Growing up bilingual: What are the pros and cons for our children?

Those who grow up bilingual will without doubt have an advantage on the job market. What do parents need to consider? Can bilingualism overexert the kids?

The term bilingualism imparts that one can converse in both languages in any everyday situation. The easiest way to achieve this is by growing up with two languages at home as it is quite common among international couples (for example if the mother is American and the father French). Yet bilingualism can be reached at any age, even as an adult, for instance through intense language training. This means, an American family living in Paris can just as well achieve a bilingual level if the spoken language at home stays English while at school it is French.

Some parents fear that they might overexert their kids by teaching them more than one language when in fact no scientific proof has been found that suggests any negative impact coming from bilingualism. The assumption that a bilingual toddler has to learn twice as many words has been refuted. On average, by the age of eighteen months a toddler possesses fifty words – regardless of the amount of languages they have been exposed to. So if the kindergarten teacher says your child suffers from language delay it might very likely not be true. Probably it only seems like a language delay due to the fact that only half of the child’s acquired words are in French.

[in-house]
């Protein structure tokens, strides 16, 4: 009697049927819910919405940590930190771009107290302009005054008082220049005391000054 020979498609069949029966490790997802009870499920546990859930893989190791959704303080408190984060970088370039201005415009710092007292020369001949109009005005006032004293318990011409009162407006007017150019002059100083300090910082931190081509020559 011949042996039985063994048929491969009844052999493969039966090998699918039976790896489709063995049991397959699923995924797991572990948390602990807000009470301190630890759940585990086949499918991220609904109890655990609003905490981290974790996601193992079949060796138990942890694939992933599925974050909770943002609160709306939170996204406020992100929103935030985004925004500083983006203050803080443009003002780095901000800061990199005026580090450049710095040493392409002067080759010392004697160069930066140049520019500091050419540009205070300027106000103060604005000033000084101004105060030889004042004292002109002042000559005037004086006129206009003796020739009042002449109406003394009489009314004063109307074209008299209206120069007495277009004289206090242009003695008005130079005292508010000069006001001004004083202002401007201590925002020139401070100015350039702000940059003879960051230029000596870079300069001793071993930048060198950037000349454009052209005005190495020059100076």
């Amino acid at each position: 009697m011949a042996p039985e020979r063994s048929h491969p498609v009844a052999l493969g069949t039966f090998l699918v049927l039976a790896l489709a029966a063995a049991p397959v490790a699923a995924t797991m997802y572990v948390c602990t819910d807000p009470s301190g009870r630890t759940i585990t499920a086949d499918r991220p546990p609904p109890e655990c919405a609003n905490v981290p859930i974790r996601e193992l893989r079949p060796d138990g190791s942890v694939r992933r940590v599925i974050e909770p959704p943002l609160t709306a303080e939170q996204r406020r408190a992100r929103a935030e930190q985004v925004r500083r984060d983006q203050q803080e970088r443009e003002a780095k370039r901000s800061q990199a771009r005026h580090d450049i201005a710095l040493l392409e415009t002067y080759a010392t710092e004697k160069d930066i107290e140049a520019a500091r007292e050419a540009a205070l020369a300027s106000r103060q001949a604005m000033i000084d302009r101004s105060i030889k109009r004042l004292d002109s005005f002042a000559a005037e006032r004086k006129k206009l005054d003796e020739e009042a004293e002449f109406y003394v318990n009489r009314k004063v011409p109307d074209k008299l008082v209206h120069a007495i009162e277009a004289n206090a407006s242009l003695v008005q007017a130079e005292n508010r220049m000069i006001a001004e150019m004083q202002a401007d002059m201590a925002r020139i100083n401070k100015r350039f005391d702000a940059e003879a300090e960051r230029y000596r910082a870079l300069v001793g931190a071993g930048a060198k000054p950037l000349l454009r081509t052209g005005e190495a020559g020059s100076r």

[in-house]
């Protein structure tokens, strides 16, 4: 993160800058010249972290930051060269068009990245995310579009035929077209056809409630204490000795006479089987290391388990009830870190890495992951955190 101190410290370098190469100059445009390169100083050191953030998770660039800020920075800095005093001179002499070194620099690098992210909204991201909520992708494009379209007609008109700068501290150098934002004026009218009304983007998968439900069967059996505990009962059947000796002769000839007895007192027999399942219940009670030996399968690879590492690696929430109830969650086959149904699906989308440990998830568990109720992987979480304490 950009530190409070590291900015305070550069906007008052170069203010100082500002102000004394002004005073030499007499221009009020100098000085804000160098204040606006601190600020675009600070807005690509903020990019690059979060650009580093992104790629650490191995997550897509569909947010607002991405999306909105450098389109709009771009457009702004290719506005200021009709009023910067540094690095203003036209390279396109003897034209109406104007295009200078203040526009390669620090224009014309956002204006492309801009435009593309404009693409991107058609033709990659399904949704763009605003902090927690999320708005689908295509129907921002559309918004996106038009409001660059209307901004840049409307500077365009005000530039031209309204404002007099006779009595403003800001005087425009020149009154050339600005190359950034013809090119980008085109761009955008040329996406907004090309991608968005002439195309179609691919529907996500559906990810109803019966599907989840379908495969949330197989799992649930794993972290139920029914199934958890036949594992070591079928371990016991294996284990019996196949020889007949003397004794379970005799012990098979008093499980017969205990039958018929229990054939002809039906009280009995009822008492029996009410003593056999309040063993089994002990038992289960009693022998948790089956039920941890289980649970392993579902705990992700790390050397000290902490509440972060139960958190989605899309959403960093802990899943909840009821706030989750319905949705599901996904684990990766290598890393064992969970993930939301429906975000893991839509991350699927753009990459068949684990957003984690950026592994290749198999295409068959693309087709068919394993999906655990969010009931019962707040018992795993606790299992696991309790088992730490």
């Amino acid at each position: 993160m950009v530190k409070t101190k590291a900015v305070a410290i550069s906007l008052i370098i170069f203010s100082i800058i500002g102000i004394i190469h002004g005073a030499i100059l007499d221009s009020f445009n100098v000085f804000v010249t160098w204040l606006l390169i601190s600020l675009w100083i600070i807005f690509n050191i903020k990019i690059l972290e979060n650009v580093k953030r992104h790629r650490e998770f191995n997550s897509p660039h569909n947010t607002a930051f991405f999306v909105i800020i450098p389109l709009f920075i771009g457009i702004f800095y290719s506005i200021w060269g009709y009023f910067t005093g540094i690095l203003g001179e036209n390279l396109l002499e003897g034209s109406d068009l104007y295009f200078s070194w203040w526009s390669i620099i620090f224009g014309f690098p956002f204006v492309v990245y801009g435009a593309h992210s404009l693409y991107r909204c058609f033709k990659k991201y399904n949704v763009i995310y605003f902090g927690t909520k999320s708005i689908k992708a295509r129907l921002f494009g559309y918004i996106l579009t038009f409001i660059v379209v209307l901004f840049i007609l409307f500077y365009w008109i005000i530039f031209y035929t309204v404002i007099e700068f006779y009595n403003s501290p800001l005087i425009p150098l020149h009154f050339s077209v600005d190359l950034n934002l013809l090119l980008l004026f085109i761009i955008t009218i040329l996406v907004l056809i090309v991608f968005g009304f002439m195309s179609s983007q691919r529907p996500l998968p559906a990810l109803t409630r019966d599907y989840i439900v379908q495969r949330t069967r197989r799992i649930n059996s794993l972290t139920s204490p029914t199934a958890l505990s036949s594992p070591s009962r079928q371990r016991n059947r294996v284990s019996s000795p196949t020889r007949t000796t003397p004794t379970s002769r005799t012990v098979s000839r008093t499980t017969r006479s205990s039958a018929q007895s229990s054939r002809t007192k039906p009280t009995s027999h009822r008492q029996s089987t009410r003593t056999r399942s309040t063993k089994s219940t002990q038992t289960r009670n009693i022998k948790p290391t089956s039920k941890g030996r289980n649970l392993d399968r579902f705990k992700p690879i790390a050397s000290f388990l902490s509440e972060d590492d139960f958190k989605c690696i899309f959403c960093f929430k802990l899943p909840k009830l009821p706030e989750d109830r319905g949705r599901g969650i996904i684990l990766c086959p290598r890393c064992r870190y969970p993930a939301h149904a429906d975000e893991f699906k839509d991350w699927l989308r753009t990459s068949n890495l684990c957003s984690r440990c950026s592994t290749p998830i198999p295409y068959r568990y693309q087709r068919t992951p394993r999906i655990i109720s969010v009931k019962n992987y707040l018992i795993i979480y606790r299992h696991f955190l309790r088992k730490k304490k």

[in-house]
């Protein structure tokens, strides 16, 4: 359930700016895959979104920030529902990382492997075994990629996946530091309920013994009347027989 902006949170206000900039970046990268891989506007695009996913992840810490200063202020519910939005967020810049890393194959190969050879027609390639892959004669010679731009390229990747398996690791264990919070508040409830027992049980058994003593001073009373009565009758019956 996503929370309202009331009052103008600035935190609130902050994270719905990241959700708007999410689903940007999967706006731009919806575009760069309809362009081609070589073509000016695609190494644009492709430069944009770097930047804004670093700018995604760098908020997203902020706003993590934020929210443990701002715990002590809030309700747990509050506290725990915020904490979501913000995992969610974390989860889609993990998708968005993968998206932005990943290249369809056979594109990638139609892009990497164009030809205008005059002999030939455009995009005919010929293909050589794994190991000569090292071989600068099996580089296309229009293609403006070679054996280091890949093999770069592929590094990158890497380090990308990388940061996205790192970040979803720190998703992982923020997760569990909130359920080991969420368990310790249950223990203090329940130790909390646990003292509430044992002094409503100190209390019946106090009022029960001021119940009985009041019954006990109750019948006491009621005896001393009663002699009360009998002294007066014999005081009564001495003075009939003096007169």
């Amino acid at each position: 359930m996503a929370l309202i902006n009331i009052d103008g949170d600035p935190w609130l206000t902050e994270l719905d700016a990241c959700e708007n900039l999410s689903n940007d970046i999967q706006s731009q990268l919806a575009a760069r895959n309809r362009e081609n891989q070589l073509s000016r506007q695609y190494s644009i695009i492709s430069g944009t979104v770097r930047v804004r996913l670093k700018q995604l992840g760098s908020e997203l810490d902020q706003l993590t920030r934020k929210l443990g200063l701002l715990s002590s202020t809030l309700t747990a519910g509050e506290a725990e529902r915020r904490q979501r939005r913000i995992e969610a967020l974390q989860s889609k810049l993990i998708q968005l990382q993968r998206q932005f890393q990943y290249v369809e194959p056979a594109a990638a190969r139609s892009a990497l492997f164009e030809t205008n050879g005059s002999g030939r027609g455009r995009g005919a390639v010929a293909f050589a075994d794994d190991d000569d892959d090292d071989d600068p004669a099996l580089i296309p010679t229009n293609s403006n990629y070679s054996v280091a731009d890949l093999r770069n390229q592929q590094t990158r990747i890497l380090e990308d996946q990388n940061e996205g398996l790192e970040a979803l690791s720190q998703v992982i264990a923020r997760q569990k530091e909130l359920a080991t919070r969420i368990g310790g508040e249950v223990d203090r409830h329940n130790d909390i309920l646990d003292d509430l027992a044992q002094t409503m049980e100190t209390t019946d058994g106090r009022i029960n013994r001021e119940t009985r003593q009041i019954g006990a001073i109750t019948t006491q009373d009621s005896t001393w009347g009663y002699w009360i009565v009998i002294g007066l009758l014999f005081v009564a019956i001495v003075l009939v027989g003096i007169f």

On the other hand, there are a bunch of benefits that come from bilingualism. Multiple studies suggest that bilingually raised individuals dispose of a more creative way of thinking and adopt foreign languages faster.

If you want your child to learn English on top of French which they will no matter what when living in France, you should speak your native tongue as much as possible and consistently. Another option would be an English-speaking kindergarten and/or school, or, if that isn’t possible, organizing an English-speaking playgroup. This way not only the child gets in touch with his mother tongue and his original culture but also the parents.

About Britta Sedemund


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